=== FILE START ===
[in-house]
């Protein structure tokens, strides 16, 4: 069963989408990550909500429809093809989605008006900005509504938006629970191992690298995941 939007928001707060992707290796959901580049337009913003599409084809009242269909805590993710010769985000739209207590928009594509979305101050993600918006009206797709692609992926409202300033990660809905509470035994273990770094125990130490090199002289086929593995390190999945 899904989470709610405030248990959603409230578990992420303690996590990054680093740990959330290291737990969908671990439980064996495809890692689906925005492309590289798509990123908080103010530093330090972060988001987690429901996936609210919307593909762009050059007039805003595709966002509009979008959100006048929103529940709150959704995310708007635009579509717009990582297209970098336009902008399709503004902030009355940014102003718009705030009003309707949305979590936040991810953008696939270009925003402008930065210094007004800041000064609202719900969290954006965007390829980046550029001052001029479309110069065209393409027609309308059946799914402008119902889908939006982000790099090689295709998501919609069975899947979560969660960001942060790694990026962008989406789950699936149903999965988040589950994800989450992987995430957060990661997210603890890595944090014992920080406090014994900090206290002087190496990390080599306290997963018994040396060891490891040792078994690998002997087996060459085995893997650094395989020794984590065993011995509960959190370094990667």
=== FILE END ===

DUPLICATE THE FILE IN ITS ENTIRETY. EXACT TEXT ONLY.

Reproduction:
[in-house]
């Protein structure tokens, strides 16, 4: 069963989408990550909500429809093809989605008006900005509504938006629970191992690298995941 939007928001707060992707290796959901580049337009913003599409084809009242269909805590993710010769985000739209207590928009594509979305101050993600918006009206797709692609992926409202300033990660809905509470035994273990770094125990130490090199002289086929593995390190999945 899904989470709610405030248990959603409230578990992420303690996590990054680093740990959330290291737990969908671990439980064996495809890692689906925005492309590289798509990123908080103010530093330090972060988001987690429901996936609210919307593909762009050059007039805003595709966002509009979008959100006048929103529940709150959704995310708007635009579509717009990582297209970098336009902008399709503004902030009355940014102003718009705030009003309707949305979590936040991810953008696939270009925003402008930065210094007004800041000064609202719900969290954006965007390829980046550029001052001029479309110069065209393409027609309308059946799914402008119902889908939006982000790099090689295709998501919609069975899947979560969660960001942060790694990026962008989406789950699936149903999965988040589950994800989450992987995430957060990661997210603890890595944090014992920080406090014994900090206290002087190496990390080599306290997963018994040396060891490891040792078994690998002997087996060459085995893997650094395989020794984590065993011995509960959190370094990667």